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June 06/17/13, 2013
Not realising this was a double album I put the second CD on first, and it's as impressive opening - deep hand-drumming and bell-chimes leading into a forming the sole accompaniment to Celina da Piedade's calm, (on this track) fado-like, vocal. This isn't in any way a fado album though; she's noted button-accordionist from southern Portugal, deeply involved in the folk songs and dance music of Alentejo, and her material ranges widely, vocally and instrumentally, through her own and traditional material.
Track two brings in her accordion in a light-touched waltz instrumental accompanied by piano and brushed drumkit. Another texture change into chuffy flutes, pandeireta and bombo in a pair of corridinhos with tongue-twisty group vocals as a trio with Gaiteiros de Lisboa'a Carlos Guerreiro and José Manuel David. Another elegant fado-style vocal accompanied by harp and rich dark cello, them over piano, limpid accordeon and unexpected, nicely-judged musical saw it's winning traditional slow-mazurka song A Lira, with intro by Kelly Thoma's Cretan Lyra. A couple of more accordeon-led instrumentals, a liltingly attractive song joined by soprano sax , and a rolling accordeon, drum and steam-organist instrumental to close.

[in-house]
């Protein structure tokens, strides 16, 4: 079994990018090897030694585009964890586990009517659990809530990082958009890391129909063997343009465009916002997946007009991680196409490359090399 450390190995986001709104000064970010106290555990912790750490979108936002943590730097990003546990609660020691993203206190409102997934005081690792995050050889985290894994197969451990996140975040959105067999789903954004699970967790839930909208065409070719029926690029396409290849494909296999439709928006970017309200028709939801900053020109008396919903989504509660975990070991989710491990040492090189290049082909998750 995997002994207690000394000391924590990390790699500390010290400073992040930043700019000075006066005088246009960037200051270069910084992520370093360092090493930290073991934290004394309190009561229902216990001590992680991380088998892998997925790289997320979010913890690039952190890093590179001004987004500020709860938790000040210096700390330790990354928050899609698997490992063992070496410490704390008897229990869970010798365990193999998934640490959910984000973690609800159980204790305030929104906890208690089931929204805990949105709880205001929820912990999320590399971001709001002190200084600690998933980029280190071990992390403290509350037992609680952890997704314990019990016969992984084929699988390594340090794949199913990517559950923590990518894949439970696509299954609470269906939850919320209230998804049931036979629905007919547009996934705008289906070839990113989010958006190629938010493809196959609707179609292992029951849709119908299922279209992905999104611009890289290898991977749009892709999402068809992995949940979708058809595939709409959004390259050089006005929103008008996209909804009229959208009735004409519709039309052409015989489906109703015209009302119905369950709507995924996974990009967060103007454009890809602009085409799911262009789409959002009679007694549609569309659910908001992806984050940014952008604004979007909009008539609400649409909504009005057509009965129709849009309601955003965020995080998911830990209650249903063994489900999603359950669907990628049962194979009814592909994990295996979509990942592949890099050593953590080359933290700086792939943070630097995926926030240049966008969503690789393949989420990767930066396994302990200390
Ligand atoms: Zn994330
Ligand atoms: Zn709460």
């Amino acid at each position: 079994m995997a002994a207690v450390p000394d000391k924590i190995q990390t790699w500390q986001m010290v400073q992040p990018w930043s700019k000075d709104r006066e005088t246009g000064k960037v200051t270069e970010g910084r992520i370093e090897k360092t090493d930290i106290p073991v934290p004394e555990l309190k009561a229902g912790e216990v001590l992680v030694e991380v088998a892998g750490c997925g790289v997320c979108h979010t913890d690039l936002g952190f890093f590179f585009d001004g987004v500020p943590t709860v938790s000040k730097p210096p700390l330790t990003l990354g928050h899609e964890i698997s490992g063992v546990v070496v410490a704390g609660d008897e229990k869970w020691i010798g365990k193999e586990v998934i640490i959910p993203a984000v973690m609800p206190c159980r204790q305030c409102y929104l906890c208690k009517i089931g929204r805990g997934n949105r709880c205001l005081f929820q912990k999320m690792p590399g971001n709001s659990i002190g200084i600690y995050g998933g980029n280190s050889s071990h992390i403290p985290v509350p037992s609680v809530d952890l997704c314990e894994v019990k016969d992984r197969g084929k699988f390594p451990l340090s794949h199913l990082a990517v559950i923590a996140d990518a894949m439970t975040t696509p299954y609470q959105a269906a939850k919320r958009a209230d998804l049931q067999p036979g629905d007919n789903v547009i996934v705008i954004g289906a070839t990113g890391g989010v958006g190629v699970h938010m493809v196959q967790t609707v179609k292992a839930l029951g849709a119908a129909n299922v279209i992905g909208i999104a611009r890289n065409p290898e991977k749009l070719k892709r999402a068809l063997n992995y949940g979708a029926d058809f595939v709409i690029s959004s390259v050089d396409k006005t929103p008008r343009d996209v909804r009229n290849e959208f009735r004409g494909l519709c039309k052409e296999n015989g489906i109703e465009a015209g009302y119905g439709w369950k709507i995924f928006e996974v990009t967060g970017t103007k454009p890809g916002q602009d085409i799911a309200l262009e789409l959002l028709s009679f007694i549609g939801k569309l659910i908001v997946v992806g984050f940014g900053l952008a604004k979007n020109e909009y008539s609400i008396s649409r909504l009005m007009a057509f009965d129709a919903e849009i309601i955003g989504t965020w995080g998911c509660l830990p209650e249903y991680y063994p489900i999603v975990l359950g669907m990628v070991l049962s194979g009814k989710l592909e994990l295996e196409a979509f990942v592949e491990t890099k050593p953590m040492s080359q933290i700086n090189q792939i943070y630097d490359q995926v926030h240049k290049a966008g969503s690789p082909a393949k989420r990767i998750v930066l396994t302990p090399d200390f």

There you go...this one works fine on its own and would have stood well as a single CD. But oh, tucked in the other flap, instead of the expected booklet, is the another CD, in fact CD1. With this being her first solo album after so much work as a founder-member of the band Uxu Kalhus asd with Rodrigo Leão and others, Celina had presumably built up more than a CD's-worth of stuff to record and get out there, and a large cast of people she wanted to play with. But CD1, again a mix of songs and her own tunes, is patchier than its companion, and the insensitive shythm section thumping in after a couple of verses of the opener isn't a promising start. It hat its moments though, particularly the string-quartet accompanied Toada, which combines a 19th Century song from Setúbal with instrumental sections using the 16th Century English melody Bony Sweet Robin. in fRoots mag